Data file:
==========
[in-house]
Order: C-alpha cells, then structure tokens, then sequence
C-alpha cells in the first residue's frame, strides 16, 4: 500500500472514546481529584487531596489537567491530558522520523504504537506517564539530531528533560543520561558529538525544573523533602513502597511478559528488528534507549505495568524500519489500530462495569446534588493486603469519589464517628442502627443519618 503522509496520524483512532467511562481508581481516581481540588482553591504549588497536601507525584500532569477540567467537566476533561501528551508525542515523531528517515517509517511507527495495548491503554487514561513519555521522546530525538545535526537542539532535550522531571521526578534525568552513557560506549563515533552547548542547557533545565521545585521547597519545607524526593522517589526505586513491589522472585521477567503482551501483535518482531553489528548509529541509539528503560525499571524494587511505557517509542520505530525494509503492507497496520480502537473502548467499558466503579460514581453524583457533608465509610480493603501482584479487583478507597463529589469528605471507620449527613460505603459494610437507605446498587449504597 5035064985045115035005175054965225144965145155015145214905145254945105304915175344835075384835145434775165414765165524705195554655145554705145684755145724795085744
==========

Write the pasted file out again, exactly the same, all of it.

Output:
[in-house]
Order: C-alpha cells, then structure tokens, then sequence
C-alpha cells in the first residue's frame, strides 16, 4: 500500500472514546481529584487531596489537567491530558522520523504504537506517564539530531528533560543520561558529538525544573523533602513502597511478559528488528534507549505495568524500519489500530462495569446534588493486603469519589464517628442502627443519618 503522509496520524483512532467511562481508581481516581481540588482553591504549588497536601507525584500532569477540567467537566476533561501528551508525542515523531528517515517509517511507527495495548491503554487514561513519555521522546530525538545535526537542539532535550522531571521526578534525568552513557560506549563515533552547548542547557533545565521545585521547597519545607524526593522517589526505586513491589522472585521477567503482551501483535518482531553489528548509529541509539528503560525499571524494587511505557517509542520505530525494509503492507497496520480502537473502548467499558466503579460514581453524583457533608465509610480493603501482584479487583478507597463529589469528605471507620449527613460505603459494610437507605446498587449504597 5035064985045115035005175054965225144965145155015145214905145254945105304915175344835075384835145434775165414765165524705195554655145554705145684755145724795085744